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The big one. The unavoidable outcome for us all, whether next week, next year or in the next hour. Not the cheeriest of subjects but the common thread linking all human beings alive now. Growing up, I heard my parents and other adults refer to people who had died as having ‘passed on’, or even ‘gone home’, like they had simply shifted into another state of being. It was never really presented as a horror, or a final end for the person who had died. The real tragedy, it seemed to me, was the often protracted suffering that came first, through illness or injury. Only unexpected or sudden death was seen as a bad thing, because the deceased and their family would not have been prepared for it. As I grew up and began to mix with more secular friends and their families I noticed they didn’t speak of it in the same way. There was, for them, no heavenly hereafter, no Jim Reeves (look him up) singing ‘I’ll fly away’ in the funeral home, nothing. Anger, bitterness and sorrow. Now THAT was scary.
It may seem a bit bleak, but like most things when it comes to God, death is actually good news. Jesus came to teach people about God, demonstrating what it was like to live in direct communion with God, in the intimacy of a father-child relationship. He also came to die in order to make this kind of relationship possible for all of us. And his resurrection proves that God is not defeated by death, and the life he gives is not destroyed by it. Jesus saw his own death as not only inevitable, an interesting idea for one who claimed to be God, but necessary. In John’s gospel, he likened it to the role of death and life in nature, saying that unless a seed dies, it cannot reproduce. (Jn 12:24)
No Christian should be afraid of death, because it will unite us with God forever. But there is a different kind of death which I can and still avoid, and which also will bring me closer to God in the here and now. It is a death to self, to my own wishes and preferences and ambitions and desires which not only tie me onto the treadmill of our times, but also force me into behaviours and attitudes that stop me from growing to maturity. I’m not aiming to have no preferences or ambitions or desires, but simply to make them secondary to what God wants me to do. And it is hard, this kind of death, of course it is. To do the right thing. To not hold grudges, to be forgiving, again, to keep my temper when I have the perfect cutting comment lined up, to put others first, to keep on track. And my selfism tells me to look after number one, do what I want. But dying to self is not about trying to live some perfect life. It’s about letting God live in me by starving to death my own unhelpful desires or traits, even if they seem like good ones. Like the desire for universal approval or popularity. Or to always help when asked. Dying to self, I have discovered, is as much about understanding my own limits as it is curbing any pious ambitions. So in dying to self I get to step off the hamster wheel and walk at God’s pace.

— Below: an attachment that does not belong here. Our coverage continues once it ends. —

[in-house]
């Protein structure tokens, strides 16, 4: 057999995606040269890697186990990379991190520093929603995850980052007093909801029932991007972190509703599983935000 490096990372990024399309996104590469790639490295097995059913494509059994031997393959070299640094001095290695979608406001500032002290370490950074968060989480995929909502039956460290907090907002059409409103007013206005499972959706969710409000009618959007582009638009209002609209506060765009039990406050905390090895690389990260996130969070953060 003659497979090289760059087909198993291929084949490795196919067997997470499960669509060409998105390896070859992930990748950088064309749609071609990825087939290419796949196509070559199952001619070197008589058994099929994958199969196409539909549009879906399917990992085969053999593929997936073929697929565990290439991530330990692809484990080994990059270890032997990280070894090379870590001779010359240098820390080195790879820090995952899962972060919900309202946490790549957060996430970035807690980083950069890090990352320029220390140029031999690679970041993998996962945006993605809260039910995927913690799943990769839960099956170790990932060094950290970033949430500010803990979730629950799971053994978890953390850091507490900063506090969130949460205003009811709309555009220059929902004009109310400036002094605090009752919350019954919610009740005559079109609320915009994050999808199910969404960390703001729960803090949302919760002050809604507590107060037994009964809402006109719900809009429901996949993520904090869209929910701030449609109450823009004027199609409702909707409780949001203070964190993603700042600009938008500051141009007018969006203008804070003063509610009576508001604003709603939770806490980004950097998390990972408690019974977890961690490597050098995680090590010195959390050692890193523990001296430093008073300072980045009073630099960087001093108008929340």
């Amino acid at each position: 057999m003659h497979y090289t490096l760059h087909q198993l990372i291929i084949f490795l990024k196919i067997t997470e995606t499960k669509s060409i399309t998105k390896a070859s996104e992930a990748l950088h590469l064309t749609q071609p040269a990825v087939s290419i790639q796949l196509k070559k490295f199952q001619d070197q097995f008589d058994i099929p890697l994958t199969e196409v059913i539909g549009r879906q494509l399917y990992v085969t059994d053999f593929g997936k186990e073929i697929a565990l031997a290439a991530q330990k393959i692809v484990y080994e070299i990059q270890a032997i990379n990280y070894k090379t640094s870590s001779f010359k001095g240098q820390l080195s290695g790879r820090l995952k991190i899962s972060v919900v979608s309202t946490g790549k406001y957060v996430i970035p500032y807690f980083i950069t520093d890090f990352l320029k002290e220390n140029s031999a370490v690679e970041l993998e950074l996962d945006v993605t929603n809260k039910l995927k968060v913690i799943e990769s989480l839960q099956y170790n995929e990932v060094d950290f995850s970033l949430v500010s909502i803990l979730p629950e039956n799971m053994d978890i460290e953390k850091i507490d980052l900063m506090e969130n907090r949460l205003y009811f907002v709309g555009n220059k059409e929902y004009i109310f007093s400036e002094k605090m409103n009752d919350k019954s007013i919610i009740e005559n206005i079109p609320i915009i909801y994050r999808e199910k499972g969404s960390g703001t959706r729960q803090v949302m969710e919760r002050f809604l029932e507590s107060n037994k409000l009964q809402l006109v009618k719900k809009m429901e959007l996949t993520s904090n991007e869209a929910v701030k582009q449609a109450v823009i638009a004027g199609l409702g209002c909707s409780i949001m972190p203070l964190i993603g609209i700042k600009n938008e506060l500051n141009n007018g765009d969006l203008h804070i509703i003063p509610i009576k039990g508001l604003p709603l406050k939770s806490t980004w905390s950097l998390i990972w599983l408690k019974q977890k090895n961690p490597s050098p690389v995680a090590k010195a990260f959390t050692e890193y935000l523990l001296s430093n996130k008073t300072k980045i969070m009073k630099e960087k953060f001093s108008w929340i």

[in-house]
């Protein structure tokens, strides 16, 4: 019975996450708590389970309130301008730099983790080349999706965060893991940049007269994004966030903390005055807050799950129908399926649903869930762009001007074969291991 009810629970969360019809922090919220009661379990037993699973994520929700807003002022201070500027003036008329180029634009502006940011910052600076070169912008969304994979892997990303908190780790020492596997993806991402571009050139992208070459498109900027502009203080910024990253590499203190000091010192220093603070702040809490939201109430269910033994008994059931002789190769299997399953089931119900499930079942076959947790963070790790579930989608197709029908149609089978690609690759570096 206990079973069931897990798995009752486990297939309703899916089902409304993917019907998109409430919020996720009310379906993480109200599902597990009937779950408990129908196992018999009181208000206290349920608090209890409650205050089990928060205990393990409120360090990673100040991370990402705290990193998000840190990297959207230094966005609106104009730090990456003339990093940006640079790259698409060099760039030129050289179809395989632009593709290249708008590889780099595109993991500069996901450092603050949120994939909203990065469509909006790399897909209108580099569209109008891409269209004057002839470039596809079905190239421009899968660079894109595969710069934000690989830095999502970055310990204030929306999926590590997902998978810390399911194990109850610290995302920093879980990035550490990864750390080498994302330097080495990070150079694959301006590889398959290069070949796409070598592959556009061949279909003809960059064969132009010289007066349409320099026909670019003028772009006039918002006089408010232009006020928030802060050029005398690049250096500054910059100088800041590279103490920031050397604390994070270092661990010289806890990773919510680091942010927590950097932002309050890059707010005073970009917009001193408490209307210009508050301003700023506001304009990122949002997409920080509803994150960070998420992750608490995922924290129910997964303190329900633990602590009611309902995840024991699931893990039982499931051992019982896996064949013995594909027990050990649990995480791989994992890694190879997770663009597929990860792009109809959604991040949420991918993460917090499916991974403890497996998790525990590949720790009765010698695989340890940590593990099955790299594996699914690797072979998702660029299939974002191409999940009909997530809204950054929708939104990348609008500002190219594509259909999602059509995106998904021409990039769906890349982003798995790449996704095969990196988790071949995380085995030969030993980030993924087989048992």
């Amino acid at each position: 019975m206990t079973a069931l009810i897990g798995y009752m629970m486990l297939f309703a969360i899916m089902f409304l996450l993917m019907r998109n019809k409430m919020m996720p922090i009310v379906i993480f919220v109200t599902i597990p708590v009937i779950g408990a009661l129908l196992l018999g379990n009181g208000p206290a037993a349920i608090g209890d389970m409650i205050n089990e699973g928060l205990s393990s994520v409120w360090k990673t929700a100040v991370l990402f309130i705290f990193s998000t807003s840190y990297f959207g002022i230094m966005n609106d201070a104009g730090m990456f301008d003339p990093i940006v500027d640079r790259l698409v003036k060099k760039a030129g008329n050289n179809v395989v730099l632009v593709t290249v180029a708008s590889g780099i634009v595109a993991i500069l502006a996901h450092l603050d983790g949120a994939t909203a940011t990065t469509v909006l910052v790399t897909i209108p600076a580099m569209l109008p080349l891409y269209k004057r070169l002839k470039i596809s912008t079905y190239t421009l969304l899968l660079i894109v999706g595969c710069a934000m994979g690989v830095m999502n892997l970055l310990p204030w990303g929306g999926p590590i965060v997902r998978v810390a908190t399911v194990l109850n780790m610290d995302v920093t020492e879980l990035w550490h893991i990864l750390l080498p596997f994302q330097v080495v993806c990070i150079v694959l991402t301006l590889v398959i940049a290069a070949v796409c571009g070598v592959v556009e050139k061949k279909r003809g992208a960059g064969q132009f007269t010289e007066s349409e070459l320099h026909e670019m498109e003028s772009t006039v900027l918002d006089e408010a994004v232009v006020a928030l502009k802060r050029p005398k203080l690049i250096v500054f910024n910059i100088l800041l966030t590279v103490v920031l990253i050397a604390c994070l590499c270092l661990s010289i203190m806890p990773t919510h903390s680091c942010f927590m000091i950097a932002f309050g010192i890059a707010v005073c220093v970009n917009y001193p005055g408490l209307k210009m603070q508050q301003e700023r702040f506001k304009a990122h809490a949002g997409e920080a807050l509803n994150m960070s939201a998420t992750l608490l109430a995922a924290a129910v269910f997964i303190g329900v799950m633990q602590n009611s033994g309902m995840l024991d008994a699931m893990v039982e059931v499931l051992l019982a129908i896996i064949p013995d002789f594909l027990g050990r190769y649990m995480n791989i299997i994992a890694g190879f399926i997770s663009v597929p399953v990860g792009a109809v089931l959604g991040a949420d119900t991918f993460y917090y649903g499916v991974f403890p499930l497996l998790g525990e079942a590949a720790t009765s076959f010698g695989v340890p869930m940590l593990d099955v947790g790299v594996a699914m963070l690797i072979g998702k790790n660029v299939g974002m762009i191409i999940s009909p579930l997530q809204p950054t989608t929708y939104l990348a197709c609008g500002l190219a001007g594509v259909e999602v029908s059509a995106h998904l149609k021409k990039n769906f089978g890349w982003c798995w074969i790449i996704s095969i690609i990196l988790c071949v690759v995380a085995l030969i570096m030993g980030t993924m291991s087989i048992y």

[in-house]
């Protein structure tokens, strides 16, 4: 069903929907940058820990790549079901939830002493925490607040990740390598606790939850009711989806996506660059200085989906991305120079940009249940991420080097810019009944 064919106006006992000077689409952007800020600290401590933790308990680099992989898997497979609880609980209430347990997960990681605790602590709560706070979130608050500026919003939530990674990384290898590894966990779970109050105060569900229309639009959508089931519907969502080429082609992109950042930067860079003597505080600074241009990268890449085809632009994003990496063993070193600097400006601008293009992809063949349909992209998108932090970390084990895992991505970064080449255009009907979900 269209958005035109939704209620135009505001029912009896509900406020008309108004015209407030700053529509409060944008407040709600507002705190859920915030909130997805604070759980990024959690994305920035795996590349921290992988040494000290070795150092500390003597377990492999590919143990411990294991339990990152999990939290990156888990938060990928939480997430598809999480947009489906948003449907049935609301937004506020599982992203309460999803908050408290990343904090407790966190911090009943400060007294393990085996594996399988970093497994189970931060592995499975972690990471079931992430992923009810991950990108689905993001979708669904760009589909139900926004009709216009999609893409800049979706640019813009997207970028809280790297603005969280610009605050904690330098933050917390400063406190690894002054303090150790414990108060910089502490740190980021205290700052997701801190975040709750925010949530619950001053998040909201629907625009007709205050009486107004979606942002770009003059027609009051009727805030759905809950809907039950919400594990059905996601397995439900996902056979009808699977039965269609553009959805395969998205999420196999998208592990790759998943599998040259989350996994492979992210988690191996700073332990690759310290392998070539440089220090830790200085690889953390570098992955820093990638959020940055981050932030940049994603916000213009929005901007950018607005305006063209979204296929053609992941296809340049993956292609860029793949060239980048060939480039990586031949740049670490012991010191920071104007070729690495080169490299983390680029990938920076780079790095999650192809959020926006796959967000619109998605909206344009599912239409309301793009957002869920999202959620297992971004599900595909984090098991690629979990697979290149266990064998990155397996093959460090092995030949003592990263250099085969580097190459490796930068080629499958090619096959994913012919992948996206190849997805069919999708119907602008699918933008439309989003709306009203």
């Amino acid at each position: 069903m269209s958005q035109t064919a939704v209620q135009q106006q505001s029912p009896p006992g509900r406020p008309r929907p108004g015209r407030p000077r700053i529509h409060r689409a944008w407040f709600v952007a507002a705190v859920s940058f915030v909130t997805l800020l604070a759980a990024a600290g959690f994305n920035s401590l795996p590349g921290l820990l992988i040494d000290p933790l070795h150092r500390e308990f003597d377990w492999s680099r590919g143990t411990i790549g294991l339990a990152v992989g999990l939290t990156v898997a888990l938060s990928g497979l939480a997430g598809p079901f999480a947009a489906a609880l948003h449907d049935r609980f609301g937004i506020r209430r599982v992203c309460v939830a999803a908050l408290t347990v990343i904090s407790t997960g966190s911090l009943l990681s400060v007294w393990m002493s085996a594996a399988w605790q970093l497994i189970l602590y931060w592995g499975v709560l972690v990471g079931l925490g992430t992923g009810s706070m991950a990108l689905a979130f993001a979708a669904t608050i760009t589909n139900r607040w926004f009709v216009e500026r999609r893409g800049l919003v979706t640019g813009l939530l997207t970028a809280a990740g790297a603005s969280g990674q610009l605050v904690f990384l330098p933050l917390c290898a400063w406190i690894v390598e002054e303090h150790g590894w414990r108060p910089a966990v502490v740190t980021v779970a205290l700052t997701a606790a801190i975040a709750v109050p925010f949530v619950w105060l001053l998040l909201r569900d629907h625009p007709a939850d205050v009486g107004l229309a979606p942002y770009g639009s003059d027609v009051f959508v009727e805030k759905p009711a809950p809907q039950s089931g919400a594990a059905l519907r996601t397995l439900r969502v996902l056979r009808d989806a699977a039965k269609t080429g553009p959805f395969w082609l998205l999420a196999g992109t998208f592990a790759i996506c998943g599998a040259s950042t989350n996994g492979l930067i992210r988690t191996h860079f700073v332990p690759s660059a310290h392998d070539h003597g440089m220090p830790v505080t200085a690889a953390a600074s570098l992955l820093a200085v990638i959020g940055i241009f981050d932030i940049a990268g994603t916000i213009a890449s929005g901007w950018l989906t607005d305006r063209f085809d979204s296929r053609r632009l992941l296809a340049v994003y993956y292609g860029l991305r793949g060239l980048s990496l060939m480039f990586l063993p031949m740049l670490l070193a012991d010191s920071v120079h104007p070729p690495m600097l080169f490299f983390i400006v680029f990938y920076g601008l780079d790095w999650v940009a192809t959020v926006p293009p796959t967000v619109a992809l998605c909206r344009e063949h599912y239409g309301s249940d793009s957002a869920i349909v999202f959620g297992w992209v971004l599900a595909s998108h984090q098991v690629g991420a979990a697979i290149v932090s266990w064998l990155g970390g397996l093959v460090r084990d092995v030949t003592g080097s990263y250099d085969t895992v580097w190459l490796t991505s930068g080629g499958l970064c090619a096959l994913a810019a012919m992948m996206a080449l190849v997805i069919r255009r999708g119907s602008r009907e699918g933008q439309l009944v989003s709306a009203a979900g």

One thought on “Death

  1. Oh dear, from one of your secular friends what you have written about death of self (ie current grasping etc) is very close to what I have just arrived at 2.30 in the morning and i am struck again about the idea of many paths leading to the same ending …… Hopefully will have chance to talk about this sometime soon – Ali

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